Lost in translation?
International Business Communication
The structure of a successful business talk might also be influenced by cultural conventions. For example, if your audience includes lots of people from a so-called “uncertainty-avoidance” culture, they won’t like risks or ambiguity, but they do value expert opinion and details. Back-up data or analyses from specialists will make a good impression on them. They like to work towards a decision rather than proceed from an assumption.
Some cultures allow for more flexibility and spontaneity than others with a punctual and rigid approach. Please adjust your time schedule accordingly if you want to be successful in international business communication.
Preferences for visual aids, graphics, and color schemes may vary from culture to culture, too. You will probably be working within the framework provided by corporate identity and design. However, if you can make adjustments to create a better visual experience which takes your audience’s taste into account, feel free to do so.
Just like different words mean the same thing in different languages, body language is by no means universal. This doesn’t make international business communication any easier.
For instance, a nod signifies “yes” in many countries, but “no” in parts of Bulgaria and Greece. In some cultures, it would be extremely rude to point at a person directly with one finger. Even beyond such single gestures, the concepts of eye-contact and personal space differ greatly.
Some audiences value formality and credentials more than others. Pay attention to how you dress yourself, how you greet your audience, and how you make the introductions if you want to come across as professional.
Displays of emotion can backfire in some cultural contexts. In many Asian countries, showing your emotions openly is an impolite no-go, and there are even more cultures where restraint and understatement are held in high esteem, e.g. in large parts of Scandinavia. Always take this into consideration with regard to international business communications.
As an international business communication pro, you should never forget that your audience’s general reaction to your presentation can be influenced by their cultural habits and assumptions.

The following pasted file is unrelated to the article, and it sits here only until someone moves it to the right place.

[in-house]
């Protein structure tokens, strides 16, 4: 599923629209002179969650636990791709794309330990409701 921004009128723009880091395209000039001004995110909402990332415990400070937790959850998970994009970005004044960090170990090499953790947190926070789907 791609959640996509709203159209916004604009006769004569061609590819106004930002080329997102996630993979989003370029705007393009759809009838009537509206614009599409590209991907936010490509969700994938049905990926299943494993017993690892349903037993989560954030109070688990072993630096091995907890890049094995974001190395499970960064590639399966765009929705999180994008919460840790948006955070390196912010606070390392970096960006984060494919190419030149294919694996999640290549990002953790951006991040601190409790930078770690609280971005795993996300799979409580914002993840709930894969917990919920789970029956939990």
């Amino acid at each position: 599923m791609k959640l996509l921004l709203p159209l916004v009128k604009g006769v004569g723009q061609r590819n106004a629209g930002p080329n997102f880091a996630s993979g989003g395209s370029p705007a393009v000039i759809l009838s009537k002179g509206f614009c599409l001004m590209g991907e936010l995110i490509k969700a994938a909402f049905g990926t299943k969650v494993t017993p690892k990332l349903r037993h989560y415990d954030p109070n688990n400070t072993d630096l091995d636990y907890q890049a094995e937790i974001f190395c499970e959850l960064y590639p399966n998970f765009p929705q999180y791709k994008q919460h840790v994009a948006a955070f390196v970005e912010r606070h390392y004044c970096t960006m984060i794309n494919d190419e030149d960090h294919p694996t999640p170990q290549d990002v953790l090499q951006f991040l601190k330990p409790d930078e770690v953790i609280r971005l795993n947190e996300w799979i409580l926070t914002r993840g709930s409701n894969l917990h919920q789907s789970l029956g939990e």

First of all, people from various cultures might have different expectations about the desired outcome of a business meeting.
- Is it an opportunity to reach a consensus?
- Will there be an argument about the pros and cons of a proposal before reaching a decision?
- Is it simply a way of establishing relationships and creating good will?
All these unspoken expectations (and many more) are possible.
Moreover, there are quite a few ways of showing attention and interest. For example, some Japanese people may listen attentively while putting their heads upon their arms and closing their eyes. What is an acceptable manner of expressing concentration in Japan is interpreted as “taking a nap” or “drifting off” in other contexts.
Last but certainly not least, audience participation and debate culture vary widely in international business communication. In some countries, the members of the audience will quickly become embarrassed or insecure if you single them out for involvement or directly ask them for their opinion.
Others, though, will appreciate every opportunity to express their point of view as bluntly and straightforwardly as possible, as this is seen as normal feedback in their business context. This doesn’t automatically mean that they are trying to tear you down. However, if you are not versed in international business communication, such incidents are likely to baffle you. You might be inclined to think that someone is trying to insult you personally.
If you don’t neglect your cross-cultural training, though, you will be well prepared for all aspects of international business communication. You will thus improve your presentation or even your management skills.